With her golden retriever, Bailey, in tow, Elizabeth Warren held a news conference on Thursday in front of her house in Cambridge, Mass., announcing her exit from the presidential race.
Lisa Lerer grapples with addressing the role of gender in Warren’s downfall
As Warren exited the race on Thursday, she named the elephant in the room: sexism.
“Gender in this race, you know, that is the trap question for every woman,” she told reporters. “If you say, ‘Yeah, there was sexism in this race,’ everyone says, ‘Whiner!’ And if you say, ‘No, there was no sexism,’ about a bazillion women think, ‘What planet do you live on?’ I promise you this: I will have a lot more to say on that subject later on.”
Lisa Lerer, your evening newsletter host, wrote an incisive article examining why, half a century after the women’s liberation movement, the United States still can’t manage to elect a female commander in chief. She has shared with us a few of her own candid thoughts on the matter. First, read Lisa’s note below. Then read the article in full.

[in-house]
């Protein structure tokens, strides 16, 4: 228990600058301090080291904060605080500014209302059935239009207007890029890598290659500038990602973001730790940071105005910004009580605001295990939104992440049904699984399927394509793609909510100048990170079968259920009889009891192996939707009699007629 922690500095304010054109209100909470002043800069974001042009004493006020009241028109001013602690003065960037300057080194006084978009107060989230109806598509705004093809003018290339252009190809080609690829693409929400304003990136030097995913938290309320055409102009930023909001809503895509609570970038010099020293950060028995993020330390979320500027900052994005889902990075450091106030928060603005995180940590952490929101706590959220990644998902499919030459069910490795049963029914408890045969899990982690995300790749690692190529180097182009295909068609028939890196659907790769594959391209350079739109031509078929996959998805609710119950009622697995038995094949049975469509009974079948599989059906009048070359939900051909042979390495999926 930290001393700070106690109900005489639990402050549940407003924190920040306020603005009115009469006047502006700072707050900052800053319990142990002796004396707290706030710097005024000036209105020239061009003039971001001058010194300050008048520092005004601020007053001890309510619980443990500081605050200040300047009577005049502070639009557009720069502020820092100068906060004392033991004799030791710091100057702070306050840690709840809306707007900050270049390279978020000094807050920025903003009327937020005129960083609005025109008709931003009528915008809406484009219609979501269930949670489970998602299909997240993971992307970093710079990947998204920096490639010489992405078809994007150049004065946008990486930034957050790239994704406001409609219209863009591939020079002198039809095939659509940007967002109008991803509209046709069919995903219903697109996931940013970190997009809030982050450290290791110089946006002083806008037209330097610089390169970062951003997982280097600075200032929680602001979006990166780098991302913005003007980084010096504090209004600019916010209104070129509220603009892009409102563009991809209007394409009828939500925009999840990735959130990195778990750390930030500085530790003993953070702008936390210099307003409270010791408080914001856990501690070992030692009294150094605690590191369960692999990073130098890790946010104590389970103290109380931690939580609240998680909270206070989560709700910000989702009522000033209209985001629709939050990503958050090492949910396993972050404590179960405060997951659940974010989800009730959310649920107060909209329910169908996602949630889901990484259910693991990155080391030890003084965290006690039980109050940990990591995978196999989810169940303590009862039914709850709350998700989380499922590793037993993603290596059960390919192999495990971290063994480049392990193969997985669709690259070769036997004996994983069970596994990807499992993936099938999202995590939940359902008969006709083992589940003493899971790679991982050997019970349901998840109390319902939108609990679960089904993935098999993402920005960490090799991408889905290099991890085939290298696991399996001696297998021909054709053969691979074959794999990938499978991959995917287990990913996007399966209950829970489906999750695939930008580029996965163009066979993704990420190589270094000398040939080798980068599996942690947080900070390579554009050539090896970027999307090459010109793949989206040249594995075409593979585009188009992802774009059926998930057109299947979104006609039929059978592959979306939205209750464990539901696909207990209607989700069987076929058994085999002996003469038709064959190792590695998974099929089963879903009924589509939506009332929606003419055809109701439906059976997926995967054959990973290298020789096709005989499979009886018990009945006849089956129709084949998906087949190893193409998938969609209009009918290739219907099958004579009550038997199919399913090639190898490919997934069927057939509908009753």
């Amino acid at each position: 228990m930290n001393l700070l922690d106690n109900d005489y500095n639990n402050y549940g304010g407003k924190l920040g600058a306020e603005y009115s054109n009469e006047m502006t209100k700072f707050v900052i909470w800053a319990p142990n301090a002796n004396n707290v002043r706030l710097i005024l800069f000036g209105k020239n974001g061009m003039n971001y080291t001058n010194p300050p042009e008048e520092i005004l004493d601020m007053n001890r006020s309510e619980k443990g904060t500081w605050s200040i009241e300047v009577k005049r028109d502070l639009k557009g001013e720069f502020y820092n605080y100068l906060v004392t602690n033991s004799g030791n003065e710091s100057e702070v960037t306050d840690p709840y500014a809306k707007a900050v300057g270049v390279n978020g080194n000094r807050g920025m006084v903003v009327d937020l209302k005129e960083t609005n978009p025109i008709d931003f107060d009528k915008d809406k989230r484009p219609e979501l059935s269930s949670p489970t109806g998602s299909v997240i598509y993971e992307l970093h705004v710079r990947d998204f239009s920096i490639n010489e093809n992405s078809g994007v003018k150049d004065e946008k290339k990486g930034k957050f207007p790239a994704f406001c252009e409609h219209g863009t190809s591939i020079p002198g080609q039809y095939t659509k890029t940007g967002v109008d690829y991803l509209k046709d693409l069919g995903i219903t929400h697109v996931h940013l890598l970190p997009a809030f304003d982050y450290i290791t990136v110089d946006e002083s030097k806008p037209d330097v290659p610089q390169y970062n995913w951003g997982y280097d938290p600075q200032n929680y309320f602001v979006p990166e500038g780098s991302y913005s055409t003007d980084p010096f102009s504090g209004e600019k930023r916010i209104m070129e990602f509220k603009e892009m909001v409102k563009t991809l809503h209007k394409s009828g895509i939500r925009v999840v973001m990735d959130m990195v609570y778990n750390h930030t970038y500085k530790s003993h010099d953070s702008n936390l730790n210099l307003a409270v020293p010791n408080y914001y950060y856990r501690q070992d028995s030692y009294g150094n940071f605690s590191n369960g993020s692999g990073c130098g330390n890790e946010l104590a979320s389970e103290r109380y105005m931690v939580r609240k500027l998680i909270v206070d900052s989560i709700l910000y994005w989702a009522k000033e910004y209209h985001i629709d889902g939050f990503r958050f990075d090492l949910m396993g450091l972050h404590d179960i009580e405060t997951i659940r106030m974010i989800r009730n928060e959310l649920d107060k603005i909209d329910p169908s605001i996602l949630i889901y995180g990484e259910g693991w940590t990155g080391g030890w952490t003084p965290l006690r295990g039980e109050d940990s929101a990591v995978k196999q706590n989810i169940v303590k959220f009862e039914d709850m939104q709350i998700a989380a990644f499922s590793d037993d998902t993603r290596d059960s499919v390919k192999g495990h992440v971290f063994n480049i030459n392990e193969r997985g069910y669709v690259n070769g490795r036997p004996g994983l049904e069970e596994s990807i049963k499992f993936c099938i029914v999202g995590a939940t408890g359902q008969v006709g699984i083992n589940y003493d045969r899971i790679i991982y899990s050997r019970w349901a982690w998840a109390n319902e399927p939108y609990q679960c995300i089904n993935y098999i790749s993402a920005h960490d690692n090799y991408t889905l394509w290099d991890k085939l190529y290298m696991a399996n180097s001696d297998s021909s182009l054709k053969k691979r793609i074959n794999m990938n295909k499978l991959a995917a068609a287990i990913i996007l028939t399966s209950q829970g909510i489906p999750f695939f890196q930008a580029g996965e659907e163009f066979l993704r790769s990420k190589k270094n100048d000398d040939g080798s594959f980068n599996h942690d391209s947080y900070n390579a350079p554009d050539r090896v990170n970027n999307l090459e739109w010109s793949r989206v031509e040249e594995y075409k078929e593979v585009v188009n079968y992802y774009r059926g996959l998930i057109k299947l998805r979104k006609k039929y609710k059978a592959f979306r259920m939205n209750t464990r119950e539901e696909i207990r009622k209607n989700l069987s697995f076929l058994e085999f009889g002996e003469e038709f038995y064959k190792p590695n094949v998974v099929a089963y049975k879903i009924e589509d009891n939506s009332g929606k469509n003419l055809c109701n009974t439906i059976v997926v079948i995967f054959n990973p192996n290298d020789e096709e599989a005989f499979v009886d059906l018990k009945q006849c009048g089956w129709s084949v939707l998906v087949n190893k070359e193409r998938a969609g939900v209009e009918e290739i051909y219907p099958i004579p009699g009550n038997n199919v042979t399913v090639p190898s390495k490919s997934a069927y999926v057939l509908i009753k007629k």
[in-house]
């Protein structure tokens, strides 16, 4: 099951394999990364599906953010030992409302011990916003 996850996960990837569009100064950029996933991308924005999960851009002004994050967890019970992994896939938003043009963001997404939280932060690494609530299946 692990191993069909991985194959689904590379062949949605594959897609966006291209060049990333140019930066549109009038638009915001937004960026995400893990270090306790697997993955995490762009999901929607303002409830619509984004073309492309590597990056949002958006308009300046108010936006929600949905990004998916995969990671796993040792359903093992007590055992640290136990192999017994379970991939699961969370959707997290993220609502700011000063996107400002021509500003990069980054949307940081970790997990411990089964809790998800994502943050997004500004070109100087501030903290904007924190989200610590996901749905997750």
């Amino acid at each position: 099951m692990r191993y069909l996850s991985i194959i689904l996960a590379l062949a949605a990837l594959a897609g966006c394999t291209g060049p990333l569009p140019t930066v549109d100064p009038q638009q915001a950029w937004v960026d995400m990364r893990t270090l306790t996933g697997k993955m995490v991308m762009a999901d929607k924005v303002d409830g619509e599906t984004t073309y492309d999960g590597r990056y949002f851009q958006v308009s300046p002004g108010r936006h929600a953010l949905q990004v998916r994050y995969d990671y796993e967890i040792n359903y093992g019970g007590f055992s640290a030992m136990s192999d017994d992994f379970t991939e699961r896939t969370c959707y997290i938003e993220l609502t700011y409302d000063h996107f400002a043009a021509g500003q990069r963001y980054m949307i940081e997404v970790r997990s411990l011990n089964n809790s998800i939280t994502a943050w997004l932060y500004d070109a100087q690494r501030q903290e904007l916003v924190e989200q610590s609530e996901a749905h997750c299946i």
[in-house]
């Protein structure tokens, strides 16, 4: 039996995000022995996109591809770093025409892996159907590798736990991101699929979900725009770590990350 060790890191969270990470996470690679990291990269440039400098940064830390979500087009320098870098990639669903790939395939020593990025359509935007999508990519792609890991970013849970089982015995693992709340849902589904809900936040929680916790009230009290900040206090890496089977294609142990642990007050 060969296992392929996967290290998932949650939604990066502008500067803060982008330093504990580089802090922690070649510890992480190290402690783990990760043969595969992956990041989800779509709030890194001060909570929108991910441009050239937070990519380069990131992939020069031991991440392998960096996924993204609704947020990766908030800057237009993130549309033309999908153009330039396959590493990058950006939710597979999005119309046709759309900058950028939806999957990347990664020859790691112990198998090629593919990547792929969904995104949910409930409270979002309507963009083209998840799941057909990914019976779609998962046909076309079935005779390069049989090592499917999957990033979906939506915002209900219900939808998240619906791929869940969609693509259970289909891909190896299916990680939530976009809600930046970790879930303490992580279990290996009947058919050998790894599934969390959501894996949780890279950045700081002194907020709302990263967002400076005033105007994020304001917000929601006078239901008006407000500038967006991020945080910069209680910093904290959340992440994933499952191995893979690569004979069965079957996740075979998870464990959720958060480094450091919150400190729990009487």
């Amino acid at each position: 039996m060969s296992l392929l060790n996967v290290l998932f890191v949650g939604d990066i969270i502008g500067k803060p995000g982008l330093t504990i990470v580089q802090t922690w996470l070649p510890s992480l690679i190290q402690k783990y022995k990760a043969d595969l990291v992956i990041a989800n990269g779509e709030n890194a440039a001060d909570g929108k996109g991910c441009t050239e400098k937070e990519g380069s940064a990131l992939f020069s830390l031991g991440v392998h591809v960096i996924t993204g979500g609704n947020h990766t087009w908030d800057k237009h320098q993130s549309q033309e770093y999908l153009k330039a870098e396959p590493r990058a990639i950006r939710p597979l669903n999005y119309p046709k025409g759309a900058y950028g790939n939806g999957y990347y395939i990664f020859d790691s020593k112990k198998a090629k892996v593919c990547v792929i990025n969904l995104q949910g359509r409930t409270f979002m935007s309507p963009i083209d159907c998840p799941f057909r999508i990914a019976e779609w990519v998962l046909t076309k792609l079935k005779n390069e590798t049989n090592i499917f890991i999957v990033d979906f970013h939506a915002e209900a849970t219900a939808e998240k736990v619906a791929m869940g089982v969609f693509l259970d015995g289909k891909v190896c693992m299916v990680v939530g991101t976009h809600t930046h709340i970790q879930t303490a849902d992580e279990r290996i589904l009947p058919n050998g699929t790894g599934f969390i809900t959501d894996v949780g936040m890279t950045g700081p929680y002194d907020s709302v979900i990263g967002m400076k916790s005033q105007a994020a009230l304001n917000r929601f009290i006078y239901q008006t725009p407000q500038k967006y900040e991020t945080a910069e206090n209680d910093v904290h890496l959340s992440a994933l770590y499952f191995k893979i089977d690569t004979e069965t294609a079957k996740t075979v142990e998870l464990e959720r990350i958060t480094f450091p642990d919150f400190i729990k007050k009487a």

Two years ago, if you’d asked me to describe the likely Democratic nominee for president, I would have said: She will be a woman.
Since Donald Trump won the White House, I’d watched women take the reins of the Democratic Party, running for office in historic numbers, volunteering for campaigns, protesting and starting new political organizations. That energy, I assumed, would flow naturally to a female candidate.
Well, we all now know the end of that story. A record-breaking six women ran for president, and in the end the last man left standing will be, most certainly, a man. At events for Democratic candidates over the past year, many women said that they were more aware than ever of sexism in their own lives and in the culture at large. As I traveled the country, I heard how sad they remained about Hillary Clinton’s loss. But, in a strange transformation, all that sorrow and anger became an obstacle to electing a female president. They knew how sexist the world was, a number of voters told me, and they couldn’t take the risk.